From: Iowan in MD/DC
Sunspots do result in some variation in solar energy, obviously, but the Little Ice Age may have actually been caused by vulcanism (seems far more likely to me, especially given evidence of 4 enormous eruptions within 50 years). Mount Samalas in the 1200s, and then there was Tambora in 1815 that caused wintry conditions in June and July in the northern hemisphere.
I'll go read that article on the supernova.
Another thing to note about the moon is that its presence creates a drag on the planet's rotation and eventually "we" will be tidally locked with the moon, just as it is with us (the same side always faces us). That won't happen for billions of years, though - and the planet would have to not be swallowed by the sun's red giant phase first.
Exactly when the Little Ice Age began has some debate, but around 1600-1650 is the most common start time. The Mount Tambora eruption for 1815 did affect global weather for a few years, but particles from a single eruption generally fall out of the atmosphere fairly quickly. An ongoing major eruption that spews for a period of time has more effect. The nearer the equator the bigger the impact too.
Damn.....threw an astronomy reference into the thread like a hand grenade and it brought all the astronomy bugs out of hiding.
Good job guys! I had no idea there were others here with "other" hobbies like me....well except for military modeling that is....we've already established there is a strong core of modelers here.
I'm a poly-geek. I have at least a passing interest in just about anything. A couple of years ago we were at the Maryhill Museum which was the home built by Sam Hill who was one of the railroad tycoons of the 1800s. They collected a lot of art and the house and grounds were turned into a museum after Sam and Mary died. Interestingly Sam Hill also built a replica of Stonehenge overlooking the Columbia River not far away.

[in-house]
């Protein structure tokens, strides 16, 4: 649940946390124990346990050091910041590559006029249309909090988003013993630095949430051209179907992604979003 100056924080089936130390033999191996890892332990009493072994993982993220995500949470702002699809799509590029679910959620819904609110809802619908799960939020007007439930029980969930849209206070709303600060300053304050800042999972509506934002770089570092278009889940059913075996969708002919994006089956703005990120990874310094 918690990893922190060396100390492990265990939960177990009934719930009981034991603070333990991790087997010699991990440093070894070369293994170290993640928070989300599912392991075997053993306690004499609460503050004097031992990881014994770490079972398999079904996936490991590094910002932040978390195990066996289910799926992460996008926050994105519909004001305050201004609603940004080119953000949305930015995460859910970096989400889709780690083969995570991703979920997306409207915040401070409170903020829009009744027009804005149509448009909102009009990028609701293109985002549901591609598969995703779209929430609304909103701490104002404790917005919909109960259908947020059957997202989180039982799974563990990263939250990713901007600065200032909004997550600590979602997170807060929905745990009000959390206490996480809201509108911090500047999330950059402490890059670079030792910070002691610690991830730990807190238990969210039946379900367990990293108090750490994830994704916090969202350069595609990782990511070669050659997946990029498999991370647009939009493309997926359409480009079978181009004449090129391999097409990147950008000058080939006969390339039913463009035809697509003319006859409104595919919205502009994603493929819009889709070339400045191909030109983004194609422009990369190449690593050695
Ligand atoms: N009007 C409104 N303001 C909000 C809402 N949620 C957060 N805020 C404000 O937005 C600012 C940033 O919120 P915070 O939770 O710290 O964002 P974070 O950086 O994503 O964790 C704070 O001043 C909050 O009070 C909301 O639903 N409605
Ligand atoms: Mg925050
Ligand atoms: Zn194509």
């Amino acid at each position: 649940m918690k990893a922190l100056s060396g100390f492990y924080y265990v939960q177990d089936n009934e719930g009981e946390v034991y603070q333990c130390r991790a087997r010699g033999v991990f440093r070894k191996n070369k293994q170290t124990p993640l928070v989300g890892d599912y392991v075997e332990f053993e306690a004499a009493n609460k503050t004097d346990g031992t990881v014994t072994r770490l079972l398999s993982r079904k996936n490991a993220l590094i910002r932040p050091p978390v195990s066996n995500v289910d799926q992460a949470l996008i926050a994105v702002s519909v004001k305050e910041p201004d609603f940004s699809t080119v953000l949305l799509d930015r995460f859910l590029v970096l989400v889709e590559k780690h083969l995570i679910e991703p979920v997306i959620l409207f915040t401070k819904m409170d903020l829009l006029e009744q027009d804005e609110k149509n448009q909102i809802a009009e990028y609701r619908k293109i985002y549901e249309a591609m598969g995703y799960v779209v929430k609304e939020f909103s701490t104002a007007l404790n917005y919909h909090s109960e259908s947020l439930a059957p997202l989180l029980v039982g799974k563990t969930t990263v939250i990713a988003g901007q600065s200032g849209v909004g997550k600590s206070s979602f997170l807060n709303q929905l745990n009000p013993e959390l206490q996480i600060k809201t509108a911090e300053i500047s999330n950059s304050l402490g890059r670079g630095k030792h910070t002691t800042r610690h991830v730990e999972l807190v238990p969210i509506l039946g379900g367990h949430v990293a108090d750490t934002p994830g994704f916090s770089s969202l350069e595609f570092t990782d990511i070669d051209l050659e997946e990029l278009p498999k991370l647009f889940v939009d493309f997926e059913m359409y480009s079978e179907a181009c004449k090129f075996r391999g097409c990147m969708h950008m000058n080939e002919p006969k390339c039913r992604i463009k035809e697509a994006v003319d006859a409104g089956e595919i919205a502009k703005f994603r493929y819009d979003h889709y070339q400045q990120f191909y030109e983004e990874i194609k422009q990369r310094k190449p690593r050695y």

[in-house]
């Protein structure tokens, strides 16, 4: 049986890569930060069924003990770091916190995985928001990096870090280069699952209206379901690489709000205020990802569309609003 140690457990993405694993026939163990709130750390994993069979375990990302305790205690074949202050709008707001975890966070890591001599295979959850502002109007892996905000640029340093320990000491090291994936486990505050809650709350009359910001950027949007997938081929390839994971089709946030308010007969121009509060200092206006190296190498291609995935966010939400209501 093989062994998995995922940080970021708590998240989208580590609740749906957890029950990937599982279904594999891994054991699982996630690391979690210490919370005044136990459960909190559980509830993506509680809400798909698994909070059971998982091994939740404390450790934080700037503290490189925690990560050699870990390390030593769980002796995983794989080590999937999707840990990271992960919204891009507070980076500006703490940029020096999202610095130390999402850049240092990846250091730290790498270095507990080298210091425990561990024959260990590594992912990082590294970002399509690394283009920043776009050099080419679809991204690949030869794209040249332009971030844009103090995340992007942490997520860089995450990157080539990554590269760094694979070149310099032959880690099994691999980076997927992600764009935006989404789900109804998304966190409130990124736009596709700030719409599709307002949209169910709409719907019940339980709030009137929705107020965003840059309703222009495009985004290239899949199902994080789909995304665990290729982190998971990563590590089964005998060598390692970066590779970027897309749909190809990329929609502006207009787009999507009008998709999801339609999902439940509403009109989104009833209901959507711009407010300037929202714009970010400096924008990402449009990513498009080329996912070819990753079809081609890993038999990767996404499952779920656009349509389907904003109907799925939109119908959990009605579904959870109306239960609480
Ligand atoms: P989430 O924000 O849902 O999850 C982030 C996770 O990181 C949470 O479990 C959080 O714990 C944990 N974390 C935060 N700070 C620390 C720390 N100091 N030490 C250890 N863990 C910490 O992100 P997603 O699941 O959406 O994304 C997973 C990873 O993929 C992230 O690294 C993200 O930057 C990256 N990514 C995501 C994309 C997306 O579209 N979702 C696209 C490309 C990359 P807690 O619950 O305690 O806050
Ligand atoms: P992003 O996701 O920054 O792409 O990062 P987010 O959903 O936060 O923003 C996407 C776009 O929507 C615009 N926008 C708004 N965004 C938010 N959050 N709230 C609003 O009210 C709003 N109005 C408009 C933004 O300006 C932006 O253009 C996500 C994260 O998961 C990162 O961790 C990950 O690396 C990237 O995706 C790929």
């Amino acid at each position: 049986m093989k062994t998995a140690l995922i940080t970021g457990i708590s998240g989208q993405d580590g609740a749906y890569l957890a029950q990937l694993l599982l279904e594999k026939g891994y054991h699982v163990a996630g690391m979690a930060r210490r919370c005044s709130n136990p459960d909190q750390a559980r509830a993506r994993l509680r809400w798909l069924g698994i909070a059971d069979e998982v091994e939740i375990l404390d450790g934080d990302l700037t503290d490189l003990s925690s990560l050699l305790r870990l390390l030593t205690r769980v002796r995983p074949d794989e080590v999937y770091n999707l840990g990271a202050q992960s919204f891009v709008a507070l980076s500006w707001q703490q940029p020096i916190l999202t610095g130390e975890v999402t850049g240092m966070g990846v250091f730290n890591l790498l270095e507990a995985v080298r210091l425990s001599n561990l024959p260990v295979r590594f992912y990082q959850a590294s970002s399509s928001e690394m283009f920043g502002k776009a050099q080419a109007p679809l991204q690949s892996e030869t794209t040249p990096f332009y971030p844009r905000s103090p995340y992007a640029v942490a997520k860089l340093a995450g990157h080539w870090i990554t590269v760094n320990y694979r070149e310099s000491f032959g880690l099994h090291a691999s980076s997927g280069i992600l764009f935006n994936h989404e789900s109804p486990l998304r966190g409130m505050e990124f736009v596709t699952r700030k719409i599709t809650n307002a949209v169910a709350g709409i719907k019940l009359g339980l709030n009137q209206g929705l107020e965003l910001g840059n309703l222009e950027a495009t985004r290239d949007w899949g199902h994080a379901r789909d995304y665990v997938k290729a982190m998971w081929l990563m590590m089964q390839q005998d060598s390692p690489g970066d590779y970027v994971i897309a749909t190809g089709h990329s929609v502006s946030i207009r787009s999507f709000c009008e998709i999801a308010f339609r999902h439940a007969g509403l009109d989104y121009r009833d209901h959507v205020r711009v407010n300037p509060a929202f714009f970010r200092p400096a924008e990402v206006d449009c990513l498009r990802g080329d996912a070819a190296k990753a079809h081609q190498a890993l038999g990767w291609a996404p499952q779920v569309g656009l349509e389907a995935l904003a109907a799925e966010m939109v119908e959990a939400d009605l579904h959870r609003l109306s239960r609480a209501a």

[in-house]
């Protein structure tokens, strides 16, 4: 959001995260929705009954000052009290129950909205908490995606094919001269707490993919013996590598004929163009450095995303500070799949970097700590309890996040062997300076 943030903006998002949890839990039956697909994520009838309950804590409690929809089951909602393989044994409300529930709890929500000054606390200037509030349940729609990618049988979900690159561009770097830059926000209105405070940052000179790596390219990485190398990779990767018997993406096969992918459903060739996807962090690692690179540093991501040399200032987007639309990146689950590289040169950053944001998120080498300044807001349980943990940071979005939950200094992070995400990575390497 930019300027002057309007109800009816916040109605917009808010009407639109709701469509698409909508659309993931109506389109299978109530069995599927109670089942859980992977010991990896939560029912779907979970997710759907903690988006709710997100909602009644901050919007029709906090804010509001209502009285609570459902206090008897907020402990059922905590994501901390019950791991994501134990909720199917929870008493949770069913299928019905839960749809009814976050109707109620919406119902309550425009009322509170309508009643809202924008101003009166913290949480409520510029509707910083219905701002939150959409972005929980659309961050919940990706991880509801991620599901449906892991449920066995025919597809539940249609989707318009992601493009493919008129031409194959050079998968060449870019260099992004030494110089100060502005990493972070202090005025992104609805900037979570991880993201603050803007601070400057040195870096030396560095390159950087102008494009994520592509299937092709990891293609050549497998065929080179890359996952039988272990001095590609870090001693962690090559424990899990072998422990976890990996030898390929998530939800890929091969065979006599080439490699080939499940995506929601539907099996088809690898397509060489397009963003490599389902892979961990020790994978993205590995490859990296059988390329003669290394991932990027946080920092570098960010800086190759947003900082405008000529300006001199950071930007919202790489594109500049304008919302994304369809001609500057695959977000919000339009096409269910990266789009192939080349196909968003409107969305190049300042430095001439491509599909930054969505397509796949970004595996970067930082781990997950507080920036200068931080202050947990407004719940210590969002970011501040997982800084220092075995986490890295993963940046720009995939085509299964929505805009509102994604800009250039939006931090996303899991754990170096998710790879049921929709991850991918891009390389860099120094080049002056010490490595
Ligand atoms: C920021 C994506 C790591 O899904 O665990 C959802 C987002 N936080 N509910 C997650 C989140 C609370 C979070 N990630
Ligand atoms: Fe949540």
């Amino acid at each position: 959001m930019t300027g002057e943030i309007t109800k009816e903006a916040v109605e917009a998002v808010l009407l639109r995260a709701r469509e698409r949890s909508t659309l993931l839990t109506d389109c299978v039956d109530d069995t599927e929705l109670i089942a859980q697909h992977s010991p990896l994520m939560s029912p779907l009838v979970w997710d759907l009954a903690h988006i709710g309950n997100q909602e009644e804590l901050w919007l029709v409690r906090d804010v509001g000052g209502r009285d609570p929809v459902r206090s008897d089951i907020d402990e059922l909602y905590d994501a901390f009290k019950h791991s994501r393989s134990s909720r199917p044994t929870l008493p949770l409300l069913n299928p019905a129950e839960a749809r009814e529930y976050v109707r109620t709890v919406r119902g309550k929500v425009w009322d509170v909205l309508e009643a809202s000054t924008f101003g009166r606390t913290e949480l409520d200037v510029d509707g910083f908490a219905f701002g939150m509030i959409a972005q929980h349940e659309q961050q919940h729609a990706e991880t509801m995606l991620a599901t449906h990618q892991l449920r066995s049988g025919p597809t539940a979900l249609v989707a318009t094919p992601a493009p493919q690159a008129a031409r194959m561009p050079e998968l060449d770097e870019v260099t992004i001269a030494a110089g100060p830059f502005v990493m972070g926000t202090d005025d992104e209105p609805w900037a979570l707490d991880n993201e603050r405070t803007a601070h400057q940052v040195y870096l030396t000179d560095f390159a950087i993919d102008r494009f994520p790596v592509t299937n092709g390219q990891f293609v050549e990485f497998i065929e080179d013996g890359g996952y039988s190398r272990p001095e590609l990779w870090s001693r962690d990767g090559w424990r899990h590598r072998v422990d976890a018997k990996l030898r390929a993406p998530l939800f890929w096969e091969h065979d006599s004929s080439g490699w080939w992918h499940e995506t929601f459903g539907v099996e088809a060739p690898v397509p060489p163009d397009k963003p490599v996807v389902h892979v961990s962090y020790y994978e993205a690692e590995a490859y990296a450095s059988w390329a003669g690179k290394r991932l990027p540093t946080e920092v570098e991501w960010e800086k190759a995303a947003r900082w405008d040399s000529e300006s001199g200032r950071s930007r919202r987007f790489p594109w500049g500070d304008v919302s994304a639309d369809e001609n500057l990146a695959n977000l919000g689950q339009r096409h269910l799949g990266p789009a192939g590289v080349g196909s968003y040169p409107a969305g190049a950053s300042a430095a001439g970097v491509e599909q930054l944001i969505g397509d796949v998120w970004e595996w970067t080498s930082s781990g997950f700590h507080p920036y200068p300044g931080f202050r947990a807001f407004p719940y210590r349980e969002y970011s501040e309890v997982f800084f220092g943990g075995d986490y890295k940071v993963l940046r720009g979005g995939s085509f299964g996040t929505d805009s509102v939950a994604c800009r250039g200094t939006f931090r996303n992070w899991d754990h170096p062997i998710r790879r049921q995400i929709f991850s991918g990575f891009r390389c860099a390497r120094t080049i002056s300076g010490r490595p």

We were looking at all the exhibits at the museum and I realized I was taking a fair bit of interest in a room full of weaving examples from different North American tribes. I literally was interested in basket weaving. Though I probably will skip that part next time I go there.
Speaking of astronomy, this is my SO's favorite nebula:
I recently made it one of the wall paper images on our media computer (the one we use for streaming to the TV). She also loves the Pleiades. I made her a glow in the dark panel of the stars around the Pleiades that hangs over her side of the bed. And to tie in with modeling, I used a rattle can of Testors glossy dark Navy Blue (USN late war early 50s color) for the background. Charge it up with a black light and it glows most of the night.
The sources I saw show the Little Ice Age as beginning in the 1200s (when the temperature began to fall, anyway). The most extreme variances from the temperature trend were in the 1500-1600s, however. I was looking at the graph on the top right of the Wiki article. https://en.wikipedia.org/wiki/Little_Ice_Age
In addition to particular matter such as ash, there's also the matter of sulfur dioxides from large explosions, which reflect more sunlight until it's out of the atmosphere, which is also why those 4 large eruptions in the 1200s are so persuasive to me as a cause. There were also a series of eruptions from the late 1500s into the late 1600s. A source on the 1200s eruptions here: https://www.sciencedaily.com/releases/2012/01/120130131509.htm
We're all poly-geeks around here. I stop short of saying polymath, but lots of us know a lot about a lot. Such is the nature of life.